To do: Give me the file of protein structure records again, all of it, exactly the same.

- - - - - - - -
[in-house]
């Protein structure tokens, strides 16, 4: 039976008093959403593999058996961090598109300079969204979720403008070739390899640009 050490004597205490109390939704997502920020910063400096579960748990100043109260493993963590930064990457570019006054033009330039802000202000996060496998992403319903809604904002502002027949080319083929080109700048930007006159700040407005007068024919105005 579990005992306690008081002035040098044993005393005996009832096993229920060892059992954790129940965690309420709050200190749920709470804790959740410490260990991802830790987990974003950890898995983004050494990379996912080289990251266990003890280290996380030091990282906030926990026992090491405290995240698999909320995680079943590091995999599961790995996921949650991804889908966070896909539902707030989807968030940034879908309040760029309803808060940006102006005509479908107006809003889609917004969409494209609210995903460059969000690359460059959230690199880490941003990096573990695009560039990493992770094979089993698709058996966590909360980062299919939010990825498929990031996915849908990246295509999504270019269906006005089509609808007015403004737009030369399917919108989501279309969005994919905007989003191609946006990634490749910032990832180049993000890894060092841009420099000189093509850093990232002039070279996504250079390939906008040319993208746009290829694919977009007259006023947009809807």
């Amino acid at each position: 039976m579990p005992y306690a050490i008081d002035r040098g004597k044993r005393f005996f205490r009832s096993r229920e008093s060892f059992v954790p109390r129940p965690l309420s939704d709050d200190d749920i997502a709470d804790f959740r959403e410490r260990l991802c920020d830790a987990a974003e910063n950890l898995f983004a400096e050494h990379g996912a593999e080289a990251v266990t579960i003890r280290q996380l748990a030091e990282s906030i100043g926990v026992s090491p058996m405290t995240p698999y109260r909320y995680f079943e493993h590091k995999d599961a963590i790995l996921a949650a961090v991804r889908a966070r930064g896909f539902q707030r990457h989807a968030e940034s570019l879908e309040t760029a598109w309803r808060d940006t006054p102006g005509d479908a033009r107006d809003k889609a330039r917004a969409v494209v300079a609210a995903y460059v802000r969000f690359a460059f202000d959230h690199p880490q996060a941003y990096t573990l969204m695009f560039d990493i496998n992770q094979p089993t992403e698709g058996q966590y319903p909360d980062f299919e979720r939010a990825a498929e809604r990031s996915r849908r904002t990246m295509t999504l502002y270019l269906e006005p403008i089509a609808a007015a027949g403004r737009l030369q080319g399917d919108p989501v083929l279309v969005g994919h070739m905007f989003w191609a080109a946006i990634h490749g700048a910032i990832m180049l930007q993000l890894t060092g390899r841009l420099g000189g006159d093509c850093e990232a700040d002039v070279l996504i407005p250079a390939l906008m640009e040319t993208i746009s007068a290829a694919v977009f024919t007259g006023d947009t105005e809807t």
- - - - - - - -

[in-house]
């Protein structure tokens, strides 16, 4: 039976008093959403593999058996961090598109300079969204979720403008070739390899640009 050490004597205490109390939704997502920020910063400096579960748990100043109260493993963590930064990457570019006054033009330039802000202000996060496998992403319903809604904002502002027949080319083929080109700048930007006159700040407005007068024919105005 579990005992306690008081002035040098044993005393005996009832096993229920060892059992954790129940965690309420709050200190749920709470804790959740410490260990991802830790987990974003950890898995983004050494990379996912080289990251266990003890280290996380030091990282906030926990026992090491405290995240698999909320995680079943590091995999599961790995996921949650991804889908966070896909539902707030989807968030940034879908309040760029309803808060940006102006005509479908107006809003889609917004969409494209609210995903460059969000690359460059959230690199880490941003990096573990695009560039990493992770094979089993698709058996966590909360980062299919939010990825498929990031996915849908990246295509999504270019269906006005089509609808007015403004737009030369399917919108989501279309969005994919905007989003191609946006990634490749910032990832180049993000890894060092841009420099000189093509850093990232002039070279996504250079390939906008040319993208746009290829694919977009007259006023947009809807």
């Amino acid at each position: 039976m579990p005992y306690a050490i008081d002035r040098g004597k044993r005393f005996f205490r009832s096993r229920e008093s060892f059992v954790p109390r129940p965690l309420s939704d709050d200190d749920i997502a709470d804790f959740r959403e410490r260990l991802c920020d830790a987990a974003e910063n950890l898995f983004a400096e050494h990379g996912a593999e080289a990251v266990t579960i003890r280290q996380l748990a030091e990282s906030i100043g926990v026992s090491p058996m405290t995240p698999y109260r909320y995680f079943e493993h590091k995999d599961a963590i790995l996921a949650a961090v991804r889908a966070r930064g896909f539902q707030r990457h989807a968030e940034s570019l879908e309040t760029a598109w309803r808060d940006t006054p102006g005509d479908a033009r107006d809003k889609a330039r917004a969409v494209v300079a609210a995903y460059v802000r969000f690359a460059f202000d959230h690199p880490q996060a941003y990096t573990l969204m695009f560039d990493i496998n992770q094979p089993t992403e698709g058996q966590y319903p909360d980062f299919e979720r939010a990825a498929e809604r990031s996915r849908r904002t990246m295509t999504l502002y270019l269906e006005p403008i089509a609808a007015a027949g403004r737009l030369q080319g399917d919108p989501v083929l279309v969005g994919h070739m905007f989003w191609a080109a946006i990634h490749g700048a910032i990832m180049l930007q993000l890894t060092g390899r841009l420099g000189g006159d093509c850093e990232a700040d002039v070279l996504i407005p250079a390939l906008m640009e040319t993208i746009s007068a290829a694919v977009f024919t007259g006023d947009t105005e809807t």